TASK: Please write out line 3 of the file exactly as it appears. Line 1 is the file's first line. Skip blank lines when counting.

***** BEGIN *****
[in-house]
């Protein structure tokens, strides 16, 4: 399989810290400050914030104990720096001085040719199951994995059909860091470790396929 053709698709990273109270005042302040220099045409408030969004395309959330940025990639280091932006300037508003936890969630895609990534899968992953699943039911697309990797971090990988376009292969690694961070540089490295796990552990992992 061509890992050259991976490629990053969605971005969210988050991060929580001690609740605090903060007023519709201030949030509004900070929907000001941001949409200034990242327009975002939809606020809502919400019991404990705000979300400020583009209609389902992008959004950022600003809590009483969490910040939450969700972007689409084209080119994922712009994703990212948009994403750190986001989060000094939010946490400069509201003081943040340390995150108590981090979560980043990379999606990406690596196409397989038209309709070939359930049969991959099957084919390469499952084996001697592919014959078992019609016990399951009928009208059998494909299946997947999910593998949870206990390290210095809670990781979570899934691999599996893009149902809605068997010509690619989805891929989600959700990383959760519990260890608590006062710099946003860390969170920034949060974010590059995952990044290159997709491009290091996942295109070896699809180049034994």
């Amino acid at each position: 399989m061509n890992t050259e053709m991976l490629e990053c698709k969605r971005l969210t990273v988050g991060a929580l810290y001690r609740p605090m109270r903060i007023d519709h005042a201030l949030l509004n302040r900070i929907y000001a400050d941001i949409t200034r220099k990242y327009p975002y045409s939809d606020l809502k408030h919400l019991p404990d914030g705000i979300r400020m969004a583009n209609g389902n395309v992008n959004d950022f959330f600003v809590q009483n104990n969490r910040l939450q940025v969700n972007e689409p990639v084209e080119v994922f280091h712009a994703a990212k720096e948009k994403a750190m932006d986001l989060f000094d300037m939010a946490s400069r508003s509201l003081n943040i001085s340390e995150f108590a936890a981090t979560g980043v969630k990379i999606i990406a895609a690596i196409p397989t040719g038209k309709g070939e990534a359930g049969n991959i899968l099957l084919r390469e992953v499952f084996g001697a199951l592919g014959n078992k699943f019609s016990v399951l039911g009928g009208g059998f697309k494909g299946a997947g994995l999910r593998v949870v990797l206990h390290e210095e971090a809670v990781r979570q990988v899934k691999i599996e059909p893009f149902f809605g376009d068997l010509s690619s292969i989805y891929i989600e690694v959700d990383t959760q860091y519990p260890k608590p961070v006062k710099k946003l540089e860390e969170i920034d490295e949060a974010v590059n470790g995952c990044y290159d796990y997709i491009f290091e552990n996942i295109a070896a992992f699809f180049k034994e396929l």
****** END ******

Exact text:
């Amino acid at each position: 399989m061509n890992t050259e053709m991976l490629e990053c698709k969605r971005l969210t990273v988050g991060a929580l810290y001690r609740p605090m109270r903060i007023d519709h005042a201030l949030l509004n302040r900070i929907y000001a400050d941001i949409t200034r220099k990242y327009p975002y045409s939809d606020l809502k408030h919400l019991p404990d914030g705000i979300r400020m969004a583009n209609g389902n395309v992008n959004d950022f959330f600003v809590q009483n104990n969490r910040l939450q940025v969700n972007e689409p990639v084209e080119v994922f280091h712009a994703a990212k720096e948009k994403a750190m932006d986001l989060f000094d300037m939010a946490s400069r508003s509201l003081n943040i001085s340390e995150f108590a936890a981090t979560g980043v969630k990379i999606i990406a895609a690596i196409p397989t040719g038209k309709g070939e990534a359930g049969n991959i899968l099957l084919r390469e992953v499952f084996g001697a199951l592919g014959n078992k699943f019609s016990v399951l039911g009928g009208g059998f697309k494909g299946a997947g994995l999910r593998v949870v990797l206990h390290e210095e971090a809670v990781r979570q990988v899934k691999i599996e059909p893009f149902f809605g376009d068997l010509s690619s292969i989805y891929i989600e690694v959700d990383t959760q860091y519990p260890k608590p961070v006062k710099k946003l540089e860390e969170i920034d490295e949060a974010v590059n470790g995952c990044y290159d796990y997709i491009f290091e552990n996942i295109a070896a992992f699809f180049k034994e396929l």